Wrong Horse: An Odyssey Through the American Racing Scene

Wrong Horse: An Odyssey Through the American Racing Scene

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by William Murray
     
 

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The highest gambling wisdom is knowing when to quit. El Lobo, however, had scrambled my brains. I was like a man panning for gold in a riverbed who's just found a big nugget and some ass comes along, waving his arms and shouting that the dam upstream is about to burst. Do you get out of the river? Of course not. William Murray is a man of letters and a horseplayer. As… See more details below

Overview

The highest gambling wisdom is knowing when to quit. El Lobo, however, had scrambled my brains. I was like a man panning for gold in a riverbed who's just found a big nugget and some ass comes along, waving his arms and shouting that the dam upstream is about to burst. Do you get out of the river? Of course not. William Murray is a man of letters and a horseplayer. As a regular writer for both The New Yorker and the Daily Racing Form, he is a connoisseur of the bon mot and the sweet two-year-old filly that can go long - and both are plentifully evident in this delightful new book. The Wrong Horse is equal parts memoir and reportage: Here is a portrait of an obsession and of the peculiar world of American Thoroughbred racing, with its unique social mores and colorful characters. Murray, who has been a bettor and an owner, a winner and a loser, at tracks all over America, explores the racing game with the understanding of a savvy insider and the slightly rueful wit of a man who knows it's impossible to find either satisfaction or riches there. But, as one character says, "There's always fresh." That passion for the ponies also runs throughout these pages. While no sure-fire betting formulas are proffered here, no racetrack regular will fail to profit from this up-close look at who won and how they did it, and who lost and how they accomplished that. From the betting window to the backside, here are entertaining and spirited stories of trainers and horses, tracks from the upstarts of California to the blue bloods of the East, jockeys who can pull magic from mediocre mounts, the mixed blessing of being in Louisville during the Kentucky Derby, and the smug calm of holding the winning ticket at thirty to one. The Wrong Horse is William Murray's homage to an oval-shaped path of turf that is sometimes hard and fast. But only sometimes.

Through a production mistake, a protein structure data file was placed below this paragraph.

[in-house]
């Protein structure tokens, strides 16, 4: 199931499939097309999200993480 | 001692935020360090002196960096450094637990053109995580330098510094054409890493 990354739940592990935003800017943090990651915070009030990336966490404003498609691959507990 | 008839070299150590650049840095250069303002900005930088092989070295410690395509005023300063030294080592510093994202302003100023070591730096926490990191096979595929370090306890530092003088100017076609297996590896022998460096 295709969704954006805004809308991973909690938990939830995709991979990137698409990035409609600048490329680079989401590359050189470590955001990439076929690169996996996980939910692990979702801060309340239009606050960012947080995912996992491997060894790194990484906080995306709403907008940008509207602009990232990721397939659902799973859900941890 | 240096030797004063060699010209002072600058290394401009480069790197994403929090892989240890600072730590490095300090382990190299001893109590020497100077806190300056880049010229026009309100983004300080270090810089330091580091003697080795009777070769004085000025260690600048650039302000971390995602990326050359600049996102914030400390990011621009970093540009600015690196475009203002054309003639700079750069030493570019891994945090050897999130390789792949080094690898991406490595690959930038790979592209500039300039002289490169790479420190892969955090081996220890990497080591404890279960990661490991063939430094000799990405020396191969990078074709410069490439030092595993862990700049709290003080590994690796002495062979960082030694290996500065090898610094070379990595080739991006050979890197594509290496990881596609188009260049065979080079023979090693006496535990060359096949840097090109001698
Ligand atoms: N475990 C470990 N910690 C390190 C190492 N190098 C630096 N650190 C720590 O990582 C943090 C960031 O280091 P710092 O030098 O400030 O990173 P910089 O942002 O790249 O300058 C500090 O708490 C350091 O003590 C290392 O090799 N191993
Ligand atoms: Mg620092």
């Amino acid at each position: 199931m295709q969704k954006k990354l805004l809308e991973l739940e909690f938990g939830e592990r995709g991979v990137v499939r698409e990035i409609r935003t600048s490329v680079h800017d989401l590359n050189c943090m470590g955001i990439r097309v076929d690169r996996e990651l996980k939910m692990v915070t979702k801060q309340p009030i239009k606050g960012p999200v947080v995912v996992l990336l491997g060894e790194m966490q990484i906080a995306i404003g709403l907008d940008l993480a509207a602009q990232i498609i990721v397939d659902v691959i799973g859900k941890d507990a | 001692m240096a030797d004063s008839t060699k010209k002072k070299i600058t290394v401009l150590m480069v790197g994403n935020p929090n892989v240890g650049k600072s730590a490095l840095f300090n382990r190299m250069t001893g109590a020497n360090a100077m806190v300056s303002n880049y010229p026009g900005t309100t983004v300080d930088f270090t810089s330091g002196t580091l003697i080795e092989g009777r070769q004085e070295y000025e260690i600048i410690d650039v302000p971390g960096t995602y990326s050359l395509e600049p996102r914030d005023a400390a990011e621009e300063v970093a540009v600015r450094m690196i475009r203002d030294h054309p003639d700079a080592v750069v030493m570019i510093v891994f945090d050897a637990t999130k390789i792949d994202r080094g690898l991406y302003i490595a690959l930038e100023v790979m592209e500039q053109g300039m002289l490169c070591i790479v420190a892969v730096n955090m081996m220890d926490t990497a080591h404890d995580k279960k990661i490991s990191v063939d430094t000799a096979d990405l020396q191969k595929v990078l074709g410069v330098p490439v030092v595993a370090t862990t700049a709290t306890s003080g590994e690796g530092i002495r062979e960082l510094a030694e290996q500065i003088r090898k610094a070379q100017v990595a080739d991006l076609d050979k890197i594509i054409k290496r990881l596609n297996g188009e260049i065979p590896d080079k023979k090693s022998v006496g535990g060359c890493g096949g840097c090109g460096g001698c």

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Editorial Reviews

Publishers Weekly - Publisher's Weekly
New Yorker writer Murray, who also writes racetrack mysteries ( Tip on a Dead Crab ), here looks at offbeat aspects of the sport: competitions at county fairs, where the horses are generally of a fairly low caliber; the races at Agua Caliente in Tijuana, Mexico, where honesty on the part of owners, trainers and jockeys is far from a sine qua non ; and the problems of holding a winnng ticket, which include ``breakage'' and taxes (the IRS has representatives at the tracks to collect 20% of the big payoffs). Murray, himself a bettor and horse owner, provides such expected coverage as an encomium to jockey Bill Shoemaker, who rode in 40,351 races during his 40-year career. He also, unfortunately, feels constrained to add trite vignettes about the ``characters'' at the track, mostly seedy, unlettered types who spend their lives barely breaking even, in chapters that dig in ground long since brilliantly excavated by Damon Runyon. ( Sept. )

Product Details

ISBN-13:
9780316591317
Publisher:
Little, Brown and Company
Publication date:
04/08/1994
Product dimensions:
5.48(w) x 8.21(h) x 0.64(d)

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